Yes, Philippe Starck may be one of the most overexposed hotel designers in the world. But just when you think, “If I’ve seen one room by Philippe Starck, I’ve seen them all,” you step into a space like the Spa at Icon Brickell.
The first documentary from King of New York director Abel Ferrara takes the Chelsea Hotel, that Manhattan landmark (and not in a T+L 500 way), as a subject. Since 1905, the place has been a haven for artists (Andy Warhol, R. Crumb), writers (Arthur Miller, Tennessee Williams), and musicians (Janis Joplin, Bob Dylan), not to mention a fair share of drug addicts and prostitutes.
But as Bob would say, the times, they are a-changin’—two years ago, new management ousted owner Stanley Bard and several long-term residents in effort to clean up and bring in a different type of clientele, or, as Ferrara puts it in the movie, to turn the hotel “into a more expensive version of itself.”
With so many people—and companies—“going green” these days, it’s hard to know who’s in the Eco Revolution for real. When it comes to buildings, however, there is one way to be certain: Leadership in Energy and Environmental Design (LEED) certification. The strict guidelines developed by the U.S. Green Building Council focus on construction and energy consumption. In the world of travel and hotels, this seal of approval helps separate serious change agents from so-called green properties touting towel re-use programs. Every little bit helps, but there are shades of “green” to be sure.
To date, there are only 16 LEED hotels in the U.S., with a handful more pending the arduous certification.
On October 1, Ritz-Carlton will open its first-ever LEED-built property in Charlotte, North Carolina’s Uptown neighborhood. (We even hear the president, CEO, and founding chairman of the USGB, Rick Fedrizzi, will be doing the ribbon cutting.)
At the new Walt Disney Family Museum, opening in San Francisco on October 1, you can catch a glimpse of Walt Disney, the man, before there was an empire. Before his animation career took off, Walt spent his childhood in rural Missouri and Kansas City, and worked a newspaper route and drove an ambulance in World War I.
On October 1, the first Waldorf Astoria outside New York City will open in Bonnet Creek, a development area adjacent to Walt Disney World. Alongside it (and opening the same day) is the Hilton Orlando Bonnet Creek.
“I've got travel rage,” the hotel-and-spa designer Clodagh (right) told me recently when I visited her studio in New York's Soho for a virtual tour of the just-opened W Ft. Lauderdale.
I've met Clodagh (just one name—like Madonna) a couple of times before and always walked away feeling totally relaxed. She has that kind of an effect on people, so I was a little surprised that this calm Irish woman could have anything verging on rage. But apparently, it informs many of her designs. Her number-one complaint: bad lighting.
This summer, I've been on the lookout for exotic and far-flung experiences within the U.S. And I have another find for you, dear reader: the casual new Los Angeles restaurant Street, where chef Susan Feniger serves up dishes inspired by the food at casual stalls and markets around the globe. (You may know her cooking from LA restaurants Ciudad and Border Grill, but this is her first solo venture.)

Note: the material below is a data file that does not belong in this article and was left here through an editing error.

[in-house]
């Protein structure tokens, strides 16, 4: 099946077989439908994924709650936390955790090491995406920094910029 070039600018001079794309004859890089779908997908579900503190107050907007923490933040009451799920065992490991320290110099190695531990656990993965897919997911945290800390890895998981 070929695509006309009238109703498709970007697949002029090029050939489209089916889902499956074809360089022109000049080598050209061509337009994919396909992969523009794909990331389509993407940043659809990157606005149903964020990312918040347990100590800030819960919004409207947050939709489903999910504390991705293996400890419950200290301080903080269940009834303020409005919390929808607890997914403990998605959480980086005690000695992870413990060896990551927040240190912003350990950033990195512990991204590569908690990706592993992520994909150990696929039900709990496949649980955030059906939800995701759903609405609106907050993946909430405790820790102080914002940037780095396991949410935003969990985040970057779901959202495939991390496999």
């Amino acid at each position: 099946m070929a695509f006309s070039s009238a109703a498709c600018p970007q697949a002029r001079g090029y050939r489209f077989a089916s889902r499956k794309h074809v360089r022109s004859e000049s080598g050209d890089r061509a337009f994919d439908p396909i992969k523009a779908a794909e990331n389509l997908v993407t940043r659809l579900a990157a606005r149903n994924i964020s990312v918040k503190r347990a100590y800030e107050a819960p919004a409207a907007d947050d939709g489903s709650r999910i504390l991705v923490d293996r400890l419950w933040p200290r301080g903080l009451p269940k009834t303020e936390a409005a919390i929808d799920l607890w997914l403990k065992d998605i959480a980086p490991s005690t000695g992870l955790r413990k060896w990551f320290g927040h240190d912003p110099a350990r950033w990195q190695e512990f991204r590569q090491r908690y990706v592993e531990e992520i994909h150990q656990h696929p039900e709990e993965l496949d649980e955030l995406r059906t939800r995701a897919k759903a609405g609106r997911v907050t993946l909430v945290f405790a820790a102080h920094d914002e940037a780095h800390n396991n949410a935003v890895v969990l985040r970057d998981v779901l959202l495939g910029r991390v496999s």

Jacques Pepin, one of the world’s most famous chefs and one of the few who has not previously attached his name to a restaurant, announced yesterday that he will open a signature French bistro aboard the new 1,258-passenger Oceania Cruises’ Marina when it launches late next year. The bistro, to be called Jacques, will seat approximately 80 guests and will serve Pepin’s signature dishes like pumpkin soup a l'Anglaise served in a pumpkin shell and free-range chicken cooked on a rotisserie. The hallmarks of Pepin’s cuisine are simplicity and high-quality ingredients.
When President Obama’s mother, anthropologist Ann Dunham, moved to Jakarta in the late 1960s after marrying Indonesian Lolo Soetoro, she fell in love with batik. The millennium-old textile art and craft—created using wax-resist dying—bewitched and enchanted her so much so that she collected over 40 rare pieces during her five years in the capital city. Dunham’s private collection—which includes traditional sarongs and other items from the Yogyakarta, Java, the birthplace of Indonesian batik—is now touring the country.
Fliers passing through Vancouver International Airport have a new one-stop travel shop—the first-ever Travel+Leisure-branded store.
Travel+Leisure has partnered with the company behind airport newsstand giant, Hudson News, to create travel concept stores selling everything from local maps and guides to T+L books (World’s Greatest Hotels, Unexpected Italy, 100 Greatest Trips) and luggage, including smart bags by Tumi, Timbuk2, and Manhattan Portage. Keep your eyes peeled for expanding inventory—and future openings at Halifax International Airport and JFK (Terminal 2), and for T+L stores-within-stores at the Orlando and San Francisco airports.